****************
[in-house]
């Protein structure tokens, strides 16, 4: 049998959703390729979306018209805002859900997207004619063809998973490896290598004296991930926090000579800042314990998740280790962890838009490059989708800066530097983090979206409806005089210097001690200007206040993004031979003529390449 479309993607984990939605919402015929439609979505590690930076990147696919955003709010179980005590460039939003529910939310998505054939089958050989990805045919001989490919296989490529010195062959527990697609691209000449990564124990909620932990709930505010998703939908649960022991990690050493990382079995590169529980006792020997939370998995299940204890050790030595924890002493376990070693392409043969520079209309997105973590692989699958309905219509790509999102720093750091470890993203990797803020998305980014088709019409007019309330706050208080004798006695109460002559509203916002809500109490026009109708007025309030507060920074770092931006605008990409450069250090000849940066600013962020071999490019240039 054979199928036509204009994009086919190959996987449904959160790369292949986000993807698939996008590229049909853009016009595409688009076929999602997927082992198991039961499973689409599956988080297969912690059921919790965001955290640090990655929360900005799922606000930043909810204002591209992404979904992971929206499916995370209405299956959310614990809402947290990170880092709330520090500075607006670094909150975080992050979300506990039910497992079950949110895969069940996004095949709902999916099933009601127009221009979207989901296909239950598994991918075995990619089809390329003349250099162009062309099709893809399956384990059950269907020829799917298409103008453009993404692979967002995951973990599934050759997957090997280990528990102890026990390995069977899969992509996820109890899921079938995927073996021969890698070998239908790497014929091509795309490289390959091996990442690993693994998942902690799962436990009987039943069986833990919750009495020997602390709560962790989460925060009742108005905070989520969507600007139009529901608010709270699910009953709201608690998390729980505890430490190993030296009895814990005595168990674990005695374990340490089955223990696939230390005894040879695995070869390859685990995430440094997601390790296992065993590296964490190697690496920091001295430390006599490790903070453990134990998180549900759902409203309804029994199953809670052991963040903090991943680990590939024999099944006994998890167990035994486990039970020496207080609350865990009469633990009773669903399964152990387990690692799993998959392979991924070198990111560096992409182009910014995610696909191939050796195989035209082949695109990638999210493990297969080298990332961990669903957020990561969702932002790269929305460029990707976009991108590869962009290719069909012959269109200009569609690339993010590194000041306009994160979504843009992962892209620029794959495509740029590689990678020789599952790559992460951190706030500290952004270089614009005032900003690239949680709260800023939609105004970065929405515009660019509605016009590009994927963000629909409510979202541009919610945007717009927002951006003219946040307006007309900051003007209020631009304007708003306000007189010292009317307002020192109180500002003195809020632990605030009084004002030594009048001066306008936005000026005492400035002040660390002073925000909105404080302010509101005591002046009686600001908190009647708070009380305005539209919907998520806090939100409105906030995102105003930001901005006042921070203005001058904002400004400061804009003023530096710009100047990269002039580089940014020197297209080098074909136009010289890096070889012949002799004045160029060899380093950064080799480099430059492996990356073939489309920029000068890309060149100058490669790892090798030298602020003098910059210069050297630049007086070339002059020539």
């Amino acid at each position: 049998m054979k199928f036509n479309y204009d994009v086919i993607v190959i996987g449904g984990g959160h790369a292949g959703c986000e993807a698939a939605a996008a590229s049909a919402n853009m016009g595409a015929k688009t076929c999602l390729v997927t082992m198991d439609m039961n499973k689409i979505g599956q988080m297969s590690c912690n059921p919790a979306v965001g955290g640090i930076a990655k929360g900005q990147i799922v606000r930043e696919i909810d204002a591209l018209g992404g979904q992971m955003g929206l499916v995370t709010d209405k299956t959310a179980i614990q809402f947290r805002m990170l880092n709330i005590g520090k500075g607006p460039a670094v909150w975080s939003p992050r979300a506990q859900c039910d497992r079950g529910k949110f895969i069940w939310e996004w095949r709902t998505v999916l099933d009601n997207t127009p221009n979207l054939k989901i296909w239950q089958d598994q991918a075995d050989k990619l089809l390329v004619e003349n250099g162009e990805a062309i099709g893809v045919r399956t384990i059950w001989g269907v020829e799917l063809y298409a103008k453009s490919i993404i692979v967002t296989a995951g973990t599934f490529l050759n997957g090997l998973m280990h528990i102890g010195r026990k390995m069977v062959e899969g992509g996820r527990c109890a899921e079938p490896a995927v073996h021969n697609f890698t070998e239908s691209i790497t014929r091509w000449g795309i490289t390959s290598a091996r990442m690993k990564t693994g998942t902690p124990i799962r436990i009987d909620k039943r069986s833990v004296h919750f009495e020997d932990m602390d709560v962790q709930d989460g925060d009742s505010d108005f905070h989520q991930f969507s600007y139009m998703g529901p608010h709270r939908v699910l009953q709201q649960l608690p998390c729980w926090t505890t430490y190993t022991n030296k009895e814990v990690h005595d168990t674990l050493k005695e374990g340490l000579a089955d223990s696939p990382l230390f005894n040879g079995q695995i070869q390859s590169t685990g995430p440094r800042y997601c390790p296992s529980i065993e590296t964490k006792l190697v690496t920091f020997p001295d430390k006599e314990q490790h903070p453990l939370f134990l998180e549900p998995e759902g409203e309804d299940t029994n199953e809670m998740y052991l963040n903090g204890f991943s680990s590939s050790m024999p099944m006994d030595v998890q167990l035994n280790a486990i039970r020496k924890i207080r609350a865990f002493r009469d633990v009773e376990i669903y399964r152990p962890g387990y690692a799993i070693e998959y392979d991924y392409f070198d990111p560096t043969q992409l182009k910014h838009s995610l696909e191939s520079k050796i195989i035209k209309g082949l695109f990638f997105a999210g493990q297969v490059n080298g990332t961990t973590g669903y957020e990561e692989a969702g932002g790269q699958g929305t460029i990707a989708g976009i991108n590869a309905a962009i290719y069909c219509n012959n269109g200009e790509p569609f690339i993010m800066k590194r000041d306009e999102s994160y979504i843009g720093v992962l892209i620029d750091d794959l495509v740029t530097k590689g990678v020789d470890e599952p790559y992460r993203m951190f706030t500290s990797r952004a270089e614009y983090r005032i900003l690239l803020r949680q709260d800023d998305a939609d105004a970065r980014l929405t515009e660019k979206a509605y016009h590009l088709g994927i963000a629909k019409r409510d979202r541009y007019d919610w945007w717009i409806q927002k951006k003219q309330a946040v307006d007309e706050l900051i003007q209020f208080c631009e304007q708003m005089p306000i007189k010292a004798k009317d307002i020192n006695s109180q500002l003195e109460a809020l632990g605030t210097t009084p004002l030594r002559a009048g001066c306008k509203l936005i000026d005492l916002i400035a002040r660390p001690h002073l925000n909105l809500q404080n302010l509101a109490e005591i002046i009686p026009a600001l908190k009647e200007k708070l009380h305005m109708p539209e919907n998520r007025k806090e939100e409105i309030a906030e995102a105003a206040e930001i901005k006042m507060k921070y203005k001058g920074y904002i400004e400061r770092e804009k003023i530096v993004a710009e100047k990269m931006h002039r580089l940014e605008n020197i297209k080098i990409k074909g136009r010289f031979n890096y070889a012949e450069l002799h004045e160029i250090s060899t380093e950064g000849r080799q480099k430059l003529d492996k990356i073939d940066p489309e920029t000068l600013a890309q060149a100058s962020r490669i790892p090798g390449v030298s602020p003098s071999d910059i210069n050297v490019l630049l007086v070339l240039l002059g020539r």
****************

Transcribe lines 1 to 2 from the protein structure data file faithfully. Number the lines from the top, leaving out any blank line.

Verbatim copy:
[in-house]
């Protein structure tokens, strides 16, 4: 049998959703390729979306018209805002859900997207004619063809998973490896290598004296991930926090000579800042314990998740280790962890838009490059989708800066530097983090979206409806005089210097001690200007206040993004031979003529390449 479309993607984990939605919402015929439609979505590690930076990147696919955003709010179980005590460039939003529910939310998505054939089958050989990805045919001989490919296989490529010195062959527990697609691209000449990564124990909620932990709930505010998703939908649960022991990690050493990382079995590169529980006792020997939370998995299940204890050790030595924890002493376990070693392409043969520079209309997105973590692989699958309905219509790509999102720093750091470890993203990797803020998305980014088709019409007019309330706050208080004798006695109460002559509203916002809500109490026009109708007025309030507060920074770092931006605008990409450069250090000849940066600013962020071999490019240039 054979199928036509204009994009086919190959996987449904959160790369292949986000993807698939996008590229049909853009016009595409688009076929999602997927082992198991039961499973689409599956988080297969912690059921919790965001955290640090990655929360900005799922606000930043909810204002591209992404979904992971929206499916995370209405299956959310614990809402947290990170880092709330520090500075607006670094909150975080992050979300506990039910497992079950949110895969069940996004095949709902999916099933009601127009221009979207989901296909239950598994991918075995990619089809390329003349250099162009062309099709893809399956384990059950269907020829799917298409103008453009993404692979967002995951973990599934050759997957090997280990528990102890026990390995069977899969992509996820109890899921079938995927073996021969890698070998239908790497014929091509795309490289390959091996990442690993693994998942902690799962436990009987039943069986833990919750009495020997602390709560962790989460925060009742108005905070989520969507600007139009529901608010709270699910009953709201608690998390729980505890430490190993030296009895814990005595168990674990005695374990340490089955223990696939230390005894040879695995070869390859685990995430440094997601390790296992065993590296964490190697690496920091001295430390006599490790903070453990134990998180549900759902409203309804029994199953809670052991963040903090991943680990590939024999099944006994998890167990035994486990039970020496207080609350865990009469633990009773669903399964152990387990690692799993998959392979991924070198990111560096992409182009910014995610696909191939050796195989035209082949695109990638999210493990297969080298990332961990669903957020990561969702932002790269929305460029990707976009991108590869962009290719069909012959269109200009569609690339993010590194000041306009994160979504843009992962892209620029794959495509740029590689990678020789599952790559992460951190706030500290952004270089614009005032900003690239949680709260800023939609105004970065929405515009660019509605016009590009994927963000629909409510979202541009919610945007717009927002951006003219946040307006007309900051003007209020631009304007708003306000007189010292009317307002020192109180500002003195809020632990605030009084004002030594009048001066306008936005000026005492400035002040660390002073925000909105404080302010509101005591002046009686600001908190009647708070009380305005539209919907998520806090939100409105906030995102105003930001901005006042921070203005001058904002400004400061804009003023530096710009100047990269002039580089940014020197297209080098074909136009010289890096070889012949002799004045160029060899380093950064080799480099430059492996990356073939489309920029000068890309060149100058490669790892090798030298602020003098910059210069050297630049007086070339002059020539």